Admissions 101: Letters of Recommendation for Graduate School
Anatomy of a Great Recommendation Letter: The Who, What, When, Where, Why, and How
When you’re applying for a new job, at some point in the process you’ll have to provide your potential new employer with a list of references they can contact to determine if you are as proficient as your work experience indicates.
Your letters of recommendation for graduate school should be no different: Select individuals who can speak to your various academic or professional talents, particularly as they relate to the degree program to which you’re applying.
Just like applying to a new job, you must “sell” yourself in the strongest way possible to give yourself a competitive edge. These letters are meant to establish your proficiency as a professional and your capability to succeed in graduate school and in your career after graduation.
Keep in mind that your university has a vested interest in your success, since you’ll become a vital member of their alumni network upon graduation and maybe even a mentor to future students. So, they’ll want to make sure you have the determination it takes to complete the program and the leadership skills to maximize your success after graduation.
To help you determine your best references, we’ve outlined the who, what, when, where, how, and why of letters of recommendation for graduate school below.
When should you request your letters?
First of all, before deciding who to ask for a recommendation, you should carefully review the application deadline for your program and create a quick timeline to ensure you provide yourself and your reference enough time to write the strongest letter possible.
It’s usually best to request your letters as soon as possible. That way, if your reference, for whatever reason, is unable or unwilling to submit a recommendation, you will have time to request and receive one from someone else.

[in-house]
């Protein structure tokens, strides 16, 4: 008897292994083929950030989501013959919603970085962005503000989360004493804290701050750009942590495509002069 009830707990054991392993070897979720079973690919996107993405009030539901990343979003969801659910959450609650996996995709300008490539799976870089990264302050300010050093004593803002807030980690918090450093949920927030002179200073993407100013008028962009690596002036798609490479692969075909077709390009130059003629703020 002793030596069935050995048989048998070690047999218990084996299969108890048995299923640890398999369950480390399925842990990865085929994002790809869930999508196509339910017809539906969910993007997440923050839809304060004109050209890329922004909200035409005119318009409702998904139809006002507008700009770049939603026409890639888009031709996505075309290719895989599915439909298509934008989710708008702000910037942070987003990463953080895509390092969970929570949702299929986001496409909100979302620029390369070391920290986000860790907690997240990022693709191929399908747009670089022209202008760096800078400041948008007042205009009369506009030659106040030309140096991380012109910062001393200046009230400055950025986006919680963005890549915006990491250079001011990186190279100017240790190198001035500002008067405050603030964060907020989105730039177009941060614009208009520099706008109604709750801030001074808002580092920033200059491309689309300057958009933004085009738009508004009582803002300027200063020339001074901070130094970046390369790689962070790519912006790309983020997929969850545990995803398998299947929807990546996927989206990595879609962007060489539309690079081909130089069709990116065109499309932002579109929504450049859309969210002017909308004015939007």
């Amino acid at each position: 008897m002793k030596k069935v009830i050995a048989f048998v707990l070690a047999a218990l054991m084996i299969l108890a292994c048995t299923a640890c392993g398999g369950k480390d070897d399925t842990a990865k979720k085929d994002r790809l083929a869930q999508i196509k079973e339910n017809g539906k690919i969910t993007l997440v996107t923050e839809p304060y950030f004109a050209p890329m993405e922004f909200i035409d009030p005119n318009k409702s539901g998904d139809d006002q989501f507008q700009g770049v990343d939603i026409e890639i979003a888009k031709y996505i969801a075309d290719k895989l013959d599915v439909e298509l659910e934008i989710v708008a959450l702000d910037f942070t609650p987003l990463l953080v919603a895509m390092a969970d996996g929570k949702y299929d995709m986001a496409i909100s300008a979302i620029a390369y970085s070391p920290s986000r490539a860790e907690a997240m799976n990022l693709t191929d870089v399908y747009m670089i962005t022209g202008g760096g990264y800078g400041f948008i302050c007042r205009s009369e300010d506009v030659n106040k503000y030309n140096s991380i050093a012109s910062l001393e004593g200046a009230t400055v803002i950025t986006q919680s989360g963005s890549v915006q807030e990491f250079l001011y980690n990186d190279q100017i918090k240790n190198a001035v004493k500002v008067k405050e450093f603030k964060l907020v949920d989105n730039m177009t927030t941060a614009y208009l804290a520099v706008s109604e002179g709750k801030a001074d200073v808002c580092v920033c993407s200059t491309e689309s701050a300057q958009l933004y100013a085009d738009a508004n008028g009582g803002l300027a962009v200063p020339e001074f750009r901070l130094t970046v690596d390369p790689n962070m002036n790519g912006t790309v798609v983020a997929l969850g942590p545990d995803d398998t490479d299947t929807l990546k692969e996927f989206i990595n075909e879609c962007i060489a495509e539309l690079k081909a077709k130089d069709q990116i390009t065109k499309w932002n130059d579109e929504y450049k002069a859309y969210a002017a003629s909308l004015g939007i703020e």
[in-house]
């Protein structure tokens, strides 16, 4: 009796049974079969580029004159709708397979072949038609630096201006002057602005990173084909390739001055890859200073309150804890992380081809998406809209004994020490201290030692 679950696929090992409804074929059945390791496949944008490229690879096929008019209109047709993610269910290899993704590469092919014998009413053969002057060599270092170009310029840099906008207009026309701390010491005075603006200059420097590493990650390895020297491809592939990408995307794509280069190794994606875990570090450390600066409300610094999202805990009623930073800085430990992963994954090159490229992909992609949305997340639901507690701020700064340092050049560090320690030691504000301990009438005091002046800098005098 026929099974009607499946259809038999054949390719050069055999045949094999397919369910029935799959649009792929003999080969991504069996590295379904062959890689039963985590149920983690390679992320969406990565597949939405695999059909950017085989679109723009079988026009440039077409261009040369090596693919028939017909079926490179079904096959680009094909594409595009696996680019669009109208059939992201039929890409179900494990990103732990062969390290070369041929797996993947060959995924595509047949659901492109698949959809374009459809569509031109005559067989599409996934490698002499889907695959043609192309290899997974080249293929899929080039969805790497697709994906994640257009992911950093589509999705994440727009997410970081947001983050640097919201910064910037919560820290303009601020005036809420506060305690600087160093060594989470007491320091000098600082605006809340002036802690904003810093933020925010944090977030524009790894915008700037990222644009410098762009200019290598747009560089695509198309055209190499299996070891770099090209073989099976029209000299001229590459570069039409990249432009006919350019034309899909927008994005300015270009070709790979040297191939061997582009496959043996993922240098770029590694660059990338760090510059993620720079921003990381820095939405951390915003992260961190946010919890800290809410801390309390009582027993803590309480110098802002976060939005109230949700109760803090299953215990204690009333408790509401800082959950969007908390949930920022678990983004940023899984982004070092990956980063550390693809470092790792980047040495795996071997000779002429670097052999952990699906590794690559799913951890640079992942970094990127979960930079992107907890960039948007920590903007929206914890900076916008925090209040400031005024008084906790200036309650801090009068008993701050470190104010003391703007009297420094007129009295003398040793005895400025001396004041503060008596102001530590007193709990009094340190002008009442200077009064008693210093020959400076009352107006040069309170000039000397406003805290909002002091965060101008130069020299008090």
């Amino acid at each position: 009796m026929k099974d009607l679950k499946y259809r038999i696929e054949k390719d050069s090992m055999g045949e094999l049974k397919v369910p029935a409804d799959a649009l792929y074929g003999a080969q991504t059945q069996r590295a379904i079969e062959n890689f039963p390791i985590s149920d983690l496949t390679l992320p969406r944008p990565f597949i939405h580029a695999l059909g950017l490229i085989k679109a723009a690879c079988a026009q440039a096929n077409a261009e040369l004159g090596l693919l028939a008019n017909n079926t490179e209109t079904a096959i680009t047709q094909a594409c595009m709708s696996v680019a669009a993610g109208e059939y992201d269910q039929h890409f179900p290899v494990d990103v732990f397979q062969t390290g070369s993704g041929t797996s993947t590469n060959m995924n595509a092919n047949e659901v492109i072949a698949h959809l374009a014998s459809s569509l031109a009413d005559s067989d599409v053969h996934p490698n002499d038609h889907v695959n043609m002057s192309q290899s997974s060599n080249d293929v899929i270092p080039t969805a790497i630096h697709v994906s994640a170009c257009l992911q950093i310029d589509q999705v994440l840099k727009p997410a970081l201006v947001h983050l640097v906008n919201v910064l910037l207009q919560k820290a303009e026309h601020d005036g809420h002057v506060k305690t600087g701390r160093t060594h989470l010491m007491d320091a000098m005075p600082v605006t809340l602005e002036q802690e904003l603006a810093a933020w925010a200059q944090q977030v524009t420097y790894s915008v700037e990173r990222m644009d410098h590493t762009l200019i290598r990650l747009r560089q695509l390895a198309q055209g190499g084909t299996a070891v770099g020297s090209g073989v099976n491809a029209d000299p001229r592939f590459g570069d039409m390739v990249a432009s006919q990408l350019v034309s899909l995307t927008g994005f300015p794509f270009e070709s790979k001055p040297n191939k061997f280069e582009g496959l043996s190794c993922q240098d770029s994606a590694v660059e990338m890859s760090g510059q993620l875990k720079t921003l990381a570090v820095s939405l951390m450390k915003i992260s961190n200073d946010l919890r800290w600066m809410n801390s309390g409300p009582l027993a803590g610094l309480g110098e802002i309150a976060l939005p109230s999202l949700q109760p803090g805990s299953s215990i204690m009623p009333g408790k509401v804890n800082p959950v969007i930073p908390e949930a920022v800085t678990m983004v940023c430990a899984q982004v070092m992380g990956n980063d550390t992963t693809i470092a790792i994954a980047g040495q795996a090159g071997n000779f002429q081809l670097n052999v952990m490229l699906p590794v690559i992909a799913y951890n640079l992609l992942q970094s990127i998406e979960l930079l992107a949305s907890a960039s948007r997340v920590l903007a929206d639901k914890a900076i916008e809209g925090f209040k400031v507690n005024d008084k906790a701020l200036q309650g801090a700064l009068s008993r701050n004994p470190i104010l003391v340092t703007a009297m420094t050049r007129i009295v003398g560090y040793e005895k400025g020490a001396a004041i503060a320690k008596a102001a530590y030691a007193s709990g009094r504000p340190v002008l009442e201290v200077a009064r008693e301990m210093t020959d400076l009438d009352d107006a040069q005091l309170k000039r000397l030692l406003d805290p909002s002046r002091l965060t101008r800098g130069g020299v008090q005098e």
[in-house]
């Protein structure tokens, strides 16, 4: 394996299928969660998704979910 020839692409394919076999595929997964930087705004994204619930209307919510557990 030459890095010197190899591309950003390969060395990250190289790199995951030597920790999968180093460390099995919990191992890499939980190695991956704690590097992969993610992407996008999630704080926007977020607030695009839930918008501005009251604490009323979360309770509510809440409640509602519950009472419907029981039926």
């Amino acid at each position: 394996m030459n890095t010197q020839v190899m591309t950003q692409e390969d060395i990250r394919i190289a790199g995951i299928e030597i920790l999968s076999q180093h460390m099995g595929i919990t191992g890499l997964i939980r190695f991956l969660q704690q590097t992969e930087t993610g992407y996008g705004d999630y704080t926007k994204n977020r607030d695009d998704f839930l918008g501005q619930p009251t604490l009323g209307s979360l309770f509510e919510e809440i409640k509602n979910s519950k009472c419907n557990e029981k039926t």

If you’re short on time and must request a recommendation letter with only a few days’ notice, you may want to ask someone you know on a more intimate level—someone who you feel comfortable asking for a favor.
For Santa Clara University’s Online Master of Legal Studies (MLS) in Corporate Compliance, students can request their letters of recommendation early in the process and continue submitting additional admissions items without having to wait for your letters to arrive. Don’t let your letters hold up your application!
Who should you ask to be a reference?
To get to the heart of the matter: Who should you ask to write a recommendation letter? Is there a “better” choice to ask to write your letter, or does the quality of the recommendation and how your described traits fit your intended degree matter most?
Sadly, there is no straightforward answer to this frequently asked question. It depends on the institution, program, person, and how familiar they are with your abilities. Ultimately, you need to convince the Admissions Team that you will succeed in the program and, after you graduate, can take what you’ve learned and apply it in innovative ways in your company and community.
If you’re applying to a professional master’s program, then a current manager or former employer can likely attest to your skills as they apply to a particular program. For the Online MLS in Corporate Compliance at Santa Clara University, students are encouraged to submit references who can attest to their proficiency in the workplace. A current or former supervisor’s strong words in your favor can go a long way to improving your chances of admission.